Confidentiality of Committee Reports

By Austin, Jack | Canadian Parliamentary Review, Spring 2001 | Go to article overview

Confidentiality of Committee Reports


Austin, Jack, Canadian Parliamentary Review


Report of the Senate Committee on Privileges, Standing Rules and Orders

In 1999 the contents of certain Senate Committee reports appeared in the media before being tabled in the Senate. As a result the Standing Committee on Privileges, Standing Rules and Orders was asked to study the question of confidentiality. This article is based on the Fourth report of the Committee tabled in the Senate in April 2000 as well as a speech in the Senate by the Chairman of the Committee on May 9, 2000.

Our report was based on two references from the Senate. On October 13, 1999, a question of privilege was raised by Senator Andreychuk based on the leak of a report of the Standing Senate Committee on Aboriginal Peoples that appeared in the National Post on September 11, 1999. The second question of privilege was raised by Senator Bacon of the Transport Committee on November 24, 1999, and related to stories that appeared in Le Soleil and The Toronto Star.

The Senate found a prima facie breach of privilege in each of those questions and referred them to the privileges committee. Senator Andreychuk asked the committee not to find fault but to review the practice of committees and to make recommendations with respect to the way in which committees and their chairs could endeavour to reduce, if not avoid, questions of leaked reports. Senator Bacon wished the standing committee to be more active in its investigation of her breach of privilege, in particular because of the possibility of substantial damage being done to various individuals as a result of the leak of the draft report.

The committee, in each of those cases, reviewed the practice in the House of Commons as well as practices in Britain and both the Senate and House of Representatives of Australia.

We found much to appreciate in the British and Australian practice. In those jurisdictions, as a result of their experiences, the practice has evolved to request the committee from which the breach has been alleged to undertake, of its own motion, the first investigation of that breach, the idea being that that committee is closest to the event and therefore the committee should, immediately inquire into the possible causes of the breach and the responsibility therefor.

That would not in any way prevent any senator from raising the question in the Senate itself. However, in the case where a committee reported to the Senate that it was undertaking an investigation of the question of a breach, the Speaker would defer the debate on the breach of privilege until the committee had made its report. That particular committee would also be asked to determine whether the breach of privilege caused any substantial damage.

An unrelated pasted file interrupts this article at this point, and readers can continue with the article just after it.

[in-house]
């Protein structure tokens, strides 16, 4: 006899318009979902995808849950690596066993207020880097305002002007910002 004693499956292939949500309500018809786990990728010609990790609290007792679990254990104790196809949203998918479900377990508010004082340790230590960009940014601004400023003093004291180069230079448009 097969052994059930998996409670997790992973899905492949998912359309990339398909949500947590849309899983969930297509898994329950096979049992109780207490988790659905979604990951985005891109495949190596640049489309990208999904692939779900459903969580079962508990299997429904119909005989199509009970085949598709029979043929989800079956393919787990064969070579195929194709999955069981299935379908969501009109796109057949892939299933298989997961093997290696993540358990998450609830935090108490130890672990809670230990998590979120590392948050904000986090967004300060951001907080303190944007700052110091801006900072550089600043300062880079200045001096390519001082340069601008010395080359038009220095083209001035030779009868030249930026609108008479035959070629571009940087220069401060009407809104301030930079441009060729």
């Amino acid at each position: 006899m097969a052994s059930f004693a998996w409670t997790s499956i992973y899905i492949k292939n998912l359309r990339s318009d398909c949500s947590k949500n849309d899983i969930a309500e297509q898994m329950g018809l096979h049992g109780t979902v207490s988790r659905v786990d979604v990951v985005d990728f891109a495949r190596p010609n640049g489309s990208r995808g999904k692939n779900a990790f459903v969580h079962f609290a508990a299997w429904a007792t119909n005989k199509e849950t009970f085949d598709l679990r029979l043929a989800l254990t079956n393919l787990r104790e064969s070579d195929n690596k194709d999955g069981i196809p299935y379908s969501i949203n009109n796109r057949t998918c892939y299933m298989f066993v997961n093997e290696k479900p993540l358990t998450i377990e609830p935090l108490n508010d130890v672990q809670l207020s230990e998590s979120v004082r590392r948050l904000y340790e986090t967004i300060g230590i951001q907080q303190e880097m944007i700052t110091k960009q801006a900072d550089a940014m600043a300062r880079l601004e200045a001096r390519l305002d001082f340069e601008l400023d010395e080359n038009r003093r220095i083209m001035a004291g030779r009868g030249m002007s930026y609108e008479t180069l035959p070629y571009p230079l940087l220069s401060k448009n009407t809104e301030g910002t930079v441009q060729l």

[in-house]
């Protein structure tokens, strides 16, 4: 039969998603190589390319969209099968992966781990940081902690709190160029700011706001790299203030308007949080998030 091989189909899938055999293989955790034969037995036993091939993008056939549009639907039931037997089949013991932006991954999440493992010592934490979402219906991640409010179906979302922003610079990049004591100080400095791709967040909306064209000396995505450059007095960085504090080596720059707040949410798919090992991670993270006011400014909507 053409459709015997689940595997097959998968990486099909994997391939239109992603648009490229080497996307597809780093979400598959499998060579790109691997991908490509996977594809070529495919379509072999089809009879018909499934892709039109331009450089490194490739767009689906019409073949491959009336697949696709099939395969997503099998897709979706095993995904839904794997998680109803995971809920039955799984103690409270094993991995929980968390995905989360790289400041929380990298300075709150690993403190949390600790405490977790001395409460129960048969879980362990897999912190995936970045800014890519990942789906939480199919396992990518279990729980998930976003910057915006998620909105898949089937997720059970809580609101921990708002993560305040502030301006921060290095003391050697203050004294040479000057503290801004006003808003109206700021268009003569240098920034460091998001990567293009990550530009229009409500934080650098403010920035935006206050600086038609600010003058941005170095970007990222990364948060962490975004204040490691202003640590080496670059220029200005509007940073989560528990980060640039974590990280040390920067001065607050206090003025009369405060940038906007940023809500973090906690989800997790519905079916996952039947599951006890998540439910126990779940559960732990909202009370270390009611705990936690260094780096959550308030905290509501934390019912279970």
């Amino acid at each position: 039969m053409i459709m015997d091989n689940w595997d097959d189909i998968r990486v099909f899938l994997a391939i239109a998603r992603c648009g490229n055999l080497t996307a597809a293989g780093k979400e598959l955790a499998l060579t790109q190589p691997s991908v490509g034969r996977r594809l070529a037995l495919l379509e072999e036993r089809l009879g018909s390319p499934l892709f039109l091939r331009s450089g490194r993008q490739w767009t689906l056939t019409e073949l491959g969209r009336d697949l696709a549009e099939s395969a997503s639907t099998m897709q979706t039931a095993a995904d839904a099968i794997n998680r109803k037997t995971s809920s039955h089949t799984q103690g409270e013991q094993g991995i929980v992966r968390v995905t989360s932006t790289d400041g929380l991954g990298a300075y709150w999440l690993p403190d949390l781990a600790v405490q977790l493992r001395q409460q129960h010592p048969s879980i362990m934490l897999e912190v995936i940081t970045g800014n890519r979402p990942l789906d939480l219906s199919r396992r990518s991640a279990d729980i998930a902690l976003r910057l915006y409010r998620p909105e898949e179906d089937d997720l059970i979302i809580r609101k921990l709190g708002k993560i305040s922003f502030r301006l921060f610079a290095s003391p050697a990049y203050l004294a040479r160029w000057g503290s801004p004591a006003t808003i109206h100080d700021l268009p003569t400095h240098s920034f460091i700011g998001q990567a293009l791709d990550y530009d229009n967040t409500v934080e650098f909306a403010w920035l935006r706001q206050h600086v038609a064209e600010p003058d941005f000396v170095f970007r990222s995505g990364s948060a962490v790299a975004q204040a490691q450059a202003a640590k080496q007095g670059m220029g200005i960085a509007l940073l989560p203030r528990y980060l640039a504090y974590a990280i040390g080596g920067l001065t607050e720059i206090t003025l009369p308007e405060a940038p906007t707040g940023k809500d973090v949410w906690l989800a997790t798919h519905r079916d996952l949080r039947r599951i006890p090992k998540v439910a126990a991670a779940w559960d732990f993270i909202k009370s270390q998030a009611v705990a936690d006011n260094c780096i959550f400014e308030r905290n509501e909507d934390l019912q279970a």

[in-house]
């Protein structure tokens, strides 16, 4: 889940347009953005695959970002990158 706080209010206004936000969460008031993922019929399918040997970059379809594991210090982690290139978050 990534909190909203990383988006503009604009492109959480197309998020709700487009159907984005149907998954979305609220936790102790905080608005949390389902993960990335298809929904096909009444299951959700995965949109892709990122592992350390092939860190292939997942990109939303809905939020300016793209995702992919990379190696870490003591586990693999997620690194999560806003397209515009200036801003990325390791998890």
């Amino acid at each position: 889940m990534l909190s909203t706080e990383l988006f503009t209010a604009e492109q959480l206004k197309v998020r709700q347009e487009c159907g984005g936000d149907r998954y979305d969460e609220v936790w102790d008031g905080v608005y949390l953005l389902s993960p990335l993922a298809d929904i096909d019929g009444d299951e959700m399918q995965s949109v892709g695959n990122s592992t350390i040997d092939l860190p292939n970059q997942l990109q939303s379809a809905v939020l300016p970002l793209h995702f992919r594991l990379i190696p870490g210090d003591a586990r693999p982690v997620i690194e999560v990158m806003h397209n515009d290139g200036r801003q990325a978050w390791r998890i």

This practice in the British House of Commons and in the Australian Senate and House of Representatives, made sense to our committee and we made such a recommendation in our report.

We had some additional observations, with respect to the practice of committees. The level of consciousness of the importance of committee confidentiality needs to be raised substantially so we asked committee chairs to be more careful in the circulation of their reports, not to circulate draft reports except to senators, to number those reports, and to identify the people in the committee room in camera. We asked committee chairs not to allow non-senators and non-committee staff into the room except as they believe their presence is necessary, not simply to let people sit around the room because they are staff members of various senators. We asked that the attendance in committees in camera be taken.

We have also put forward a caution with respect to the employees of the Senate, those people who are permanent employees. While there is a provision in their employment contracts with respect to confidentiality, our suggestion is that there should also be additional advice to them -- although we have no fault to find, I want to say immediately, with respect to the performance of Senate staff. …

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